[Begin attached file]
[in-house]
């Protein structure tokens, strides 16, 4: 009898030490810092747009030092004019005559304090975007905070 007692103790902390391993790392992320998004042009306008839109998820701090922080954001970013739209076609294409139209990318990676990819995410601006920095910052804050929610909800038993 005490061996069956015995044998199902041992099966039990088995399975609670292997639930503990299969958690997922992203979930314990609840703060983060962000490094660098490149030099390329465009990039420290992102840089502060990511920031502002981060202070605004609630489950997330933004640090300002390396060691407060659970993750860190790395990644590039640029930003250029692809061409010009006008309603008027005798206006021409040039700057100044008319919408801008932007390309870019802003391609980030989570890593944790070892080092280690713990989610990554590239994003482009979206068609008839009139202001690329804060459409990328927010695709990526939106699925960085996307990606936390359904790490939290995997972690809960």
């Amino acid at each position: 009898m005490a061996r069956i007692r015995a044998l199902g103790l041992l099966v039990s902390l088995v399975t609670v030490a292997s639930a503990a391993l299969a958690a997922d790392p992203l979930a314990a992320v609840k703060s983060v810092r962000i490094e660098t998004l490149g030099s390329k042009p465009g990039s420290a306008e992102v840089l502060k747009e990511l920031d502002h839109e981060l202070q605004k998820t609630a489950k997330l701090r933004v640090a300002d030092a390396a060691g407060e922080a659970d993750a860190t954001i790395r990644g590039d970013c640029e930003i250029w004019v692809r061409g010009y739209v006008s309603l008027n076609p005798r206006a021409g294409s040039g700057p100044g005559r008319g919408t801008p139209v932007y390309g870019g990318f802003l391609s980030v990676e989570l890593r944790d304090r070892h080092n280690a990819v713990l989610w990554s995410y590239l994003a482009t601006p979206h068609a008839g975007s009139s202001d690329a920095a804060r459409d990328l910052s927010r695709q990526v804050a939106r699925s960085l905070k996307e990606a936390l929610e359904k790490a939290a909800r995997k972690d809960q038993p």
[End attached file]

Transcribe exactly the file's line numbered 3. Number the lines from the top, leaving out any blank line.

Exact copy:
């Amino acid at each position: 009898m005490a061996r069956i007692r015995a044998l199902g103790l041992l099966v039990s902390l088995v399975t609670v030490a292997s639930a503990a391993l299969a958690a997922d790392p992203l979930a314990a992320v609840k703060s983060v810092r962000i490094e660098t998004l490149g030099s390329k042009p465009g990039s420290a306008e992102v840089l502060k747009e990511l920031d502002h839109e981060l202070q605004k998820t609630a489950k997330l701090r933004v640090a300002d030092a390396a060691g407060e922080a659970d993750a860190t954001i790395r990644g590039d970013c640029e930003i250029w004019v692809r061409g010009y739209v006008s309603l008027n076609p005798r206006a021409g294409s040039g700057p100044g005559r008319g919408t801008p139209v932007y390309g870019g990318f802003l391609s980030v990676e989570l890593r944790d304090r070892h080092n280690a990819v713990l989610w990554s995410y590239l994003a482009t601006p979206h068609a008839g975007s009139s202001d690329a920095a804060r459409d990328l910052s927010r695709q990526v804050a939106r699925s960085l905070k996307e990606a936390l929610e359904k790490a939290a909800r995997k972690d809960q038993p």